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Knox relishes round with 'mythical figure' Woods

By Ryan LavnerJuly 19, 2018, 8:48 pm

CARNOUSTIE, Scotland – Russell Knox was expecting the worst and hoping for the best Thursday at The Open.

Playing with Tiger Woods tends to have that effect.

The native Scot received a treat earlier this week when he saw his name on the tee sheet alongside his boyhood idol, Woods.

“Felt good out there, but obviously my swing, it was just like I had too much tension,” Knox said after an opening 73. “I just wasn’t letting it go as normal. First round with Tiger, I expected to feel a little bit different. The way I felt was better than the way I swung.”

Knox said that he was nervous playing alongside Woods, a player he’d only encountered on the range. “He’s almost like a mythical figure,” he said.

But after a while, he settled into the rhythm of the round at Carnoustie.

Full-field scores from the 147th Open Championship

Full coverage of the 147th Open Championship

“I thought it would be worse,” he said, “I feel like I should know what I’m doing. It’s cool playing with Tiger, but I’ve got to get over that. I’m here to win, not just enjoy my walk around the course.”

Knox probably had more interaction with Woods than he anticipated, if only because the third member of the group, Japan’s Hideki Matsuyama, keeps to himself because of the language barrier.

“It’s kind of a blur,” Knox said. “It’s like, Oh, I’m chatting away with Tiger here like normal. I don’t even remember what I was saying.”

There have been countless stories from this year as the next generation of players – guys who grew up watching Woods dominate the sport – get paired with Woods for the first time.

It was no less special for Knox on Thursday.

“It’s nice for him to say things like that,” Woods said, “and we enjoyed playing with each other. Hopefully we’ll play a little bit better tomorrow.”

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Rain expected to shower Carnoustie Friday morning

By Golf Channel DigitalJuly 19, 2018, 8:43 pm

CARNOUSTIE, Scotland – By the end of the day Friday, we’ll be able to determine which side of The Open draw ended the first two rounds at Carnoustie with more favorable conditions. With rain expected for most of Friday morning, it seems those who played early/late may be more pleased.

According to, there is a 75 percent chance of rain beginning at 2 a.m. local time Friday here in Scotland. That percentage vaults up to 95 percent by 7 a.m., with the first tee time scheduled for 6:35. At 11, the number drops to 55 percent. After 2 p.m., the percentage chances of rain are 25 percent and below for the remainder of the day.

Temperatures during the day are expected to be from the low 50s to the low 60s and winds will vary between 14-18 mph, again per

Full-field scores from the 147th Open Championship

Full coverage of the 147th Open Championship

This is The Open’s official weather report for the weekend:

Saturday: A dull start with some drizzle possible. Staying cloudy for much of the day but gradually becoming brighter with a chance of some sunny intervals during the afternoon and evening. Winds light and variable in direction but should predominantly settle in to a SSE 8-12mph during the afternoon. Max temp 20C (68F).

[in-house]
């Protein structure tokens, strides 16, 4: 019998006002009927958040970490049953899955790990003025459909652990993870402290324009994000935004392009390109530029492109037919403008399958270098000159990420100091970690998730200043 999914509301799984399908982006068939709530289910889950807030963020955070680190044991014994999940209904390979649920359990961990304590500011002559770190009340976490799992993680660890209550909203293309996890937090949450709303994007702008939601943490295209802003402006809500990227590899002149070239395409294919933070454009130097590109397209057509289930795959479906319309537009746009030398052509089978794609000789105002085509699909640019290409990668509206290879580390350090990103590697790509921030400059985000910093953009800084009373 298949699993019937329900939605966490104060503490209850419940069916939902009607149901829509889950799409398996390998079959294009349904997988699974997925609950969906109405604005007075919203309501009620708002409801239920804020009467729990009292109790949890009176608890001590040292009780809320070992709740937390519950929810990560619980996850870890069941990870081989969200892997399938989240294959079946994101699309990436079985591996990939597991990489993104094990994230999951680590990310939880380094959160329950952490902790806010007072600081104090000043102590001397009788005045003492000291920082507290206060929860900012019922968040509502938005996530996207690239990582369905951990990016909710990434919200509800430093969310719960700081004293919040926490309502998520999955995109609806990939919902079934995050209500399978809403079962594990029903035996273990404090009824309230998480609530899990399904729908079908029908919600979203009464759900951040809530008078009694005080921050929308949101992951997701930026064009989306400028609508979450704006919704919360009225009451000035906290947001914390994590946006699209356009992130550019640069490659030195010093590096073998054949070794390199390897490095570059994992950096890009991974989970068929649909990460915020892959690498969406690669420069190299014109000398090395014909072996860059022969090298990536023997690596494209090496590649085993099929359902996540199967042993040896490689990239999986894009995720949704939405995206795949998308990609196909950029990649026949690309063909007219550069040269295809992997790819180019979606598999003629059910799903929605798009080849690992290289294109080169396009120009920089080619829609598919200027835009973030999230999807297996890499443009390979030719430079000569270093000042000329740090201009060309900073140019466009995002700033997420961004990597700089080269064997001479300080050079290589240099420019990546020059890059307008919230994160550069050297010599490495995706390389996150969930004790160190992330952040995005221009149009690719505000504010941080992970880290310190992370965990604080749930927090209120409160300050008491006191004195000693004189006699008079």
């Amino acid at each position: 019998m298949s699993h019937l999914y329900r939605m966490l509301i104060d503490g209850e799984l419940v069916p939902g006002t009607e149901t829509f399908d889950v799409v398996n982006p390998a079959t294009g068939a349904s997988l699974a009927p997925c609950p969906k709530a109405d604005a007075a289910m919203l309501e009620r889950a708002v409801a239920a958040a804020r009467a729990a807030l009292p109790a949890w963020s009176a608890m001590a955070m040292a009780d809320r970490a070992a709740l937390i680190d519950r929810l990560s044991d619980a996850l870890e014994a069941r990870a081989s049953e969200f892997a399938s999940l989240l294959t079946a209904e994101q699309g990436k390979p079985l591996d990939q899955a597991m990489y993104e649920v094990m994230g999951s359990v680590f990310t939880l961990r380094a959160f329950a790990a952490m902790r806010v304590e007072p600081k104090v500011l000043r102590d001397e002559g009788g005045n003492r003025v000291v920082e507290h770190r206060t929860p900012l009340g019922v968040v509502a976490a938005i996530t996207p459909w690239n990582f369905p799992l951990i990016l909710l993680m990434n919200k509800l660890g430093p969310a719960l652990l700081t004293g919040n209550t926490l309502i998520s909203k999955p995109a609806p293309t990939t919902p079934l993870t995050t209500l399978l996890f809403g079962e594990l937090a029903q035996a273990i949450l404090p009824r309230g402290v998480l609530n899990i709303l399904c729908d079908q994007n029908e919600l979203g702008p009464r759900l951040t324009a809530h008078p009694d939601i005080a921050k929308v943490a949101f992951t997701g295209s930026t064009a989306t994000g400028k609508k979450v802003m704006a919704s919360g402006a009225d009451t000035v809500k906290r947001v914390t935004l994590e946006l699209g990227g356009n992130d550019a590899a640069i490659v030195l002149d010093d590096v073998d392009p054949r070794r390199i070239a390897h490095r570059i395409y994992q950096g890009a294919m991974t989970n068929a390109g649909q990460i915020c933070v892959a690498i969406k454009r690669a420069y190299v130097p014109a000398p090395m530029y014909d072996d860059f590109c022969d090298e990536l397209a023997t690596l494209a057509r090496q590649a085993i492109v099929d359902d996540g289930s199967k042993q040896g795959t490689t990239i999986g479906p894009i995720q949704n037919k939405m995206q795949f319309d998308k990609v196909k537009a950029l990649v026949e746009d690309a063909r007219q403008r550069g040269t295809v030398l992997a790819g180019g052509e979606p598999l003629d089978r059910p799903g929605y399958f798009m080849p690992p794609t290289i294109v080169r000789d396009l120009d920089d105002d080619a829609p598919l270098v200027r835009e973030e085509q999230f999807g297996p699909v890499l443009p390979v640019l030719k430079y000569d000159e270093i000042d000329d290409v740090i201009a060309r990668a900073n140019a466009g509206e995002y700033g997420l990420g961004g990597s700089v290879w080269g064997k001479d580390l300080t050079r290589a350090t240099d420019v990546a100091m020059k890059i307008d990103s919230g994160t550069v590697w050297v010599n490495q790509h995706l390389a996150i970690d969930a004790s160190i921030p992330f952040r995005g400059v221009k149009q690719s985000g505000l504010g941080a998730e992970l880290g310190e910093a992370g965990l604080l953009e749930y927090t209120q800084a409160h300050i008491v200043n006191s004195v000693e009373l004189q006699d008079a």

Sunday: Often cloudy but mainly dry. A better chance of some decent sunny spells compared to Saturday. Most likely the windiest day of the Championship; SW 12-18mph with gusts 20-25mph. Feeling warm, especially in any sunshine with a max temp of 23C (73F).

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Bandaged Woods 5 back after even-par 71

By Ryan LavnerJuly 19, 2018, 8:38 pm

CARNOUSTIE, Scotland – Tiger Woods arrived Thursday with therapeutic tape on the back of his neck.

Carnoustie’s back nine inflicted even more pain.

Playing in the most difficult conditions of the day, Woods’ progress was stalled by two late bogeys as he settled for an even-par 71 that left him five shots off the lead at The Open.

“I played better than what the score indicates,” he said. “It certainly could have been a little bit better.”

Woods created a stir when he showed up with black kinesiology tape on his neck. Afterward, he said that his neck has been bugging him “for a while” and that Thursday was merely the first time that the tape was visible.

“Everyone acts like this is the first time I’ve been bandaged up,” he said, smiling. “I’ve been doing this for years.”

Woods said that the discomfort didn’t really affect his swing, other than a few shots “here and there.” It didn’t seem to affect his score, either, as he went out in 2 under before a few stumbles on the back nine.

On the fast, baked-out turf, he played conservatively off the tee, using driver only once and 3-wood just twice. Apparently he didn’t need the added distance, not with his 6-iron traveling 240 yards. He tried to play to his spots, even if it routinely left him more than 200 yards for his approach.

Full-field scores from the 147th Open Championship

Full coverage of the 147th Open Championship

That’s the strategy he employed at Hoylake in 2006, where he hit driver just once and captured the third of his Open titles. Despite some of the similarities in firmness, Woods said that Carnoustie presents a different challenge off the tee.

“These fairways are very small,” he said. “They’re hard to hit right now. They’re so fast, and they’re so moundy.”

Finding the fairway wasn’t the chief problem for Woods on Day 1, however. He missed just four fairways but found only 11 greens.

More damaging to his score was his play on the par 5s. Despite having only an 8-iron in, he failed to birdie each of the two par 5s and then bogeyed Nos. 10, 13 and 15 to squander his early momentum.

Though the draw here won’t be a significant factor – or at least not like in recent years, with a wide range in scores from morning to afternoon – it’s clear that Woods (in game 47 of 52) encountered the most difficult of the conditions Thursday, with the wind gusting to 20 mph and the fairways running even faster after another sun-splashed afternoon.

Still, his opening 71 was one of the better scores in the late wave.

“He hit it good,” said playing partner Russell Knox. “He plotted his way around, which I expected him to do, and he was very conservative off the tee. It’s kind of fun to watch him do that, to be honest.”

Even more fun would be a major with Woods in contention.

He hasn’t broken par in the opening round of his last eight majors. Indeed, for Woods, these slow starts have been the real pain in the neck.